Men Twice More Likely to Die Post Hip Fracture: Study
A new report reveals that men face a two-fold mortality risk after a hip fracture as compared to women.
Hip fractures are a common cause of morbidity and mortality among the elderly and treatment for the same is very expensive. This has become a major public health issue due to the increasing ageing population. Known as broken hip in other terms, this injury affects older people who have underlying osteoporosis.
The latest data published by the International Osteoporosis Foundation revealed that one-third of the hip fractures worldwide occur in men and the mortality rate is as high as 37 percent in the first year following a fracture, indicating men are two times more vulnerable to dying after a hip fracture as compared to women.
Lead author of the report, Professor Peter Ebeling, said, "In the EU, projections suggest that by 2025 the total number of fractures in men will increase by 34%, to almost 1.6 million cases per year. In the USA the number of hip fractures among men is expected to increase by 51.8% from the year 2010 to 2030, and in contrast the number among women is expected to decrease 3.5%. A battle is set to rage between the quantity and quality of life. We must act now to ensure men not only live longer but also have a future free of the pain and suffering caused by osteoporotic fractures".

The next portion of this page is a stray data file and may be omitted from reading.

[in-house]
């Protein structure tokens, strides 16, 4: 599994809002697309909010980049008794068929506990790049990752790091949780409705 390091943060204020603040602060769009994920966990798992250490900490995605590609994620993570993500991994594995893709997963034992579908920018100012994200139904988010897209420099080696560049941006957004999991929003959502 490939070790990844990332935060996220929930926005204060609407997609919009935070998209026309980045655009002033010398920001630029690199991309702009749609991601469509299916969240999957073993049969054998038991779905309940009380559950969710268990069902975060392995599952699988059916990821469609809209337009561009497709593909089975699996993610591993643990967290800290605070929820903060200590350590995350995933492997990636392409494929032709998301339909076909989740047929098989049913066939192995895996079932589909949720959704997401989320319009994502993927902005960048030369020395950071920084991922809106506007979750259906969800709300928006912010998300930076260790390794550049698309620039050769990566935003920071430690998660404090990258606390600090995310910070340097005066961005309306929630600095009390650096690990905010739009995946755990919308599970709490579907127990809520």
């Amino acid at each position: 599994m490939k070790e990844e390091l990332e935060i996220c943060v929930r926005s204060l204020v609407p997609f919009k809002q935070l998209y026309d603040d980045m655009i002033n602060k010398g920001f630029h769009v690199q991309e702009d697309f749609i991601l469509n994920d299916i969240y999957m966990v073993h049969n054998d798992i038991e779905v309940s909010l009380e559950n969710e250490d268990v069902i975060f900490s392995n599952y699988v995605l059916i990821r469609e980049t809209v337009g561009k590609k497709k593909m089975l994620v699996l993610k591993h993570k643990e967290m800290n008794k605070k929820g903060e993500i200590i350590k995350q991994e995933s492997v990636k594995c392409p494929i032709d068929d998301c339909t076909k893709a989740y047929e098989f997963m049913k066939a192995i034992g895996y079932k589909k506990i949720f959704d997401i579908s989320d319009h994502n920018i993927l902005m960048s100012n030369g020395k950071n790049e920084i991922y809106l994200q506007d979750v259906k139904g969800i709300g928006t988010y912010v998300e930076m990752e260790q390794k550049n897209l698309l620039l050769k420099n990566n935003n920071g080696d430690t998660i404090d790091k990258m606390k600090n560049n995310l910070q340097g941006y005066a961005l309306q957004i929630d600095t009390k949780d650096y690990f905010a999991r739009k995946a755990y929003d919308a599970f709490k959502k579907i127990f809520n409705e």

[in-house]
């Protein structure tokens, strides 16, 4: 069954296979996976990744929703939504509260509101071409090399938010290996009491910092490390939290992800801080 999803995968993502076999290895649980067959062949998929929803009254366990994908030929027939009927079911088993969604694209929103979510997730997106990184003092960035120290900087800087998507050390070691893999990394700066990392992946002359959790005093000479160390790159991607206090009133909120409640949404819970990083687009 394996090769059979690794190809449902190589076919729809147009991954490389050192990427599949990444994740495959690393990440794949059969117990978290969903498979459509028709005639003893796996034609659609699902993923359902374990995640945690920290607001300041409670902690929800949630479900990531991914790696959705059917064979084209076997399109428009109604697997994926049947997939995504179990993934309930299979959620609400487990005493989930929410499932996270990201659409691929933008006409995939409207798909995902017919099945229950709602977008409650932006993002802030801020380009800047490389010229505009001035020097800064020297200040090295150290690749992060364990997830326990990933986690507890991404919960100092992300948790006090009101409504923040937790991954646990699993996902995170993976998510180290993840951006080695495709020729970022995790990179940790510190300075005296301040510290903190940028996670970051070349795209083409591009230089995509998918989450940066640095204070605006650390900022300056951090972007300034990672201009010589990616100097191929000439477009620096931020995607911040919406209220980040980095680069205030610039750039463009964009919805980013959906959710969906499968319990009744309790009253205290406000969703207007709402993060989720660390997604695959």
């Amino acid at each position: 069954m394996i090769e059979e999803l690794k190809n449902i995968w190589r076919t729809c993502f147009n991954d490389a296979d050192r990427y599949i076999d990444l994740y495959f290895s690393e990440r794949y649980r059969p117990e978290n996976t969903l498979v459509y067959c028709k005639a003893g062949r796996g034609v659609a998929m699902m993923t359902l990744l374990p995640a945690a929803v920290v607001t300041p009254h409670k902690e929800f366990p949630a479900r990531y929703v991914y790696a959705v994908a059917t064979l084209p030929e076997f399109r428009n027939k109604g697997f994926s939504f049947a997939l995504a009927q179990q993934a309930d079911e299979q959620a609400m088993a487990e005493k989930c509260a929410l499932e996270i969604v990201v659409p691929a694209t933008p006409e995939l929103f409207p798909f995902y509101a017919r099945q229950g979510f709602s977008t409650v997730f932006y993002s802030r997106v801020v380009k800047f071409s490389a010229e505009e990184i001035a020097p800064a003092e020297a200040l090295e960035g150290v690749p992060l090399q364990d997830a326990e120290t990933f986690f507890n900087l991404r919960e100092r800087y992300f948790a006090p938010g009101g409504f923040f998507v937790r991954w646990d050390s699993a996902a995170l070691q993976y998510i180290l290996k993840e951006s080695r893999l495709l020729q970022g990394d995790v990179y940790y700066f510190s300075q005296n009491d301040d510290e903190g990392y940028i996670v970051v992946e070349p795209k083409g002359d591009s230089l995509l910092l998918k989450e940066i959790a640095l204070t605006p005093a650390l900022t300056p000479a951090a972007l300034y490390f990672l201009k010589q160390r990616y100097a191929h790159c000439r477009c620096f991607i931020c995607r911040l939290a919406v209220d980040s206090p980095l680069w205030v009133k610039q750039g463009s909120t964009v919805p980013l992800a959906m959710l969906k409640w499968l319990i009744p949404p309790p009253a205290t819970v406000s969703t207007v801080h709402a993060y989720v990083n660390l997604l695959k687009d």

Osteoporosis experts highlight that men are often left undiagnosed and untreated, which leaves them vulnerable to early death and disability, irrespective of the type of fracture they've suffered.
The report - which is published just in time for the World Osteoporosis Day on October 20 - highlights that men's ability to live an independent pain-free life in old age is being underestimated. If this trend continues, then millions of men will be severely dependent on long term care with health and social care systems.
Often mistakenly considered as a women's disease, osteoporotic fractures is known to affect 1 in 5 men aged 50 years and above. The experts, however, expect a dramatic rise in this number as the men worldwide are ageing fast. From 1950-2050, the number of men aged 60 years is going to increase by 10 percent from 90 million to 900 million.
Professor John A. Kanis, President IOF, said: "It is estimated that the lifetime risk of experiencing an osteoporotic fracture in men over the age of 50 years is up to 27 percent, higher than that of developing prostate cancer. Yet, an inadequate amount of health-care resources are being invested in bone, muscle and joint diseases. We have proven cost-effective solutions available, such as Fracture Liaison Services that can help identify those at risk and avoid a continuous cascade of broken bones. People should not have to live with the pain and suffering caused by osteoporosis as we can help prevent and control the disease."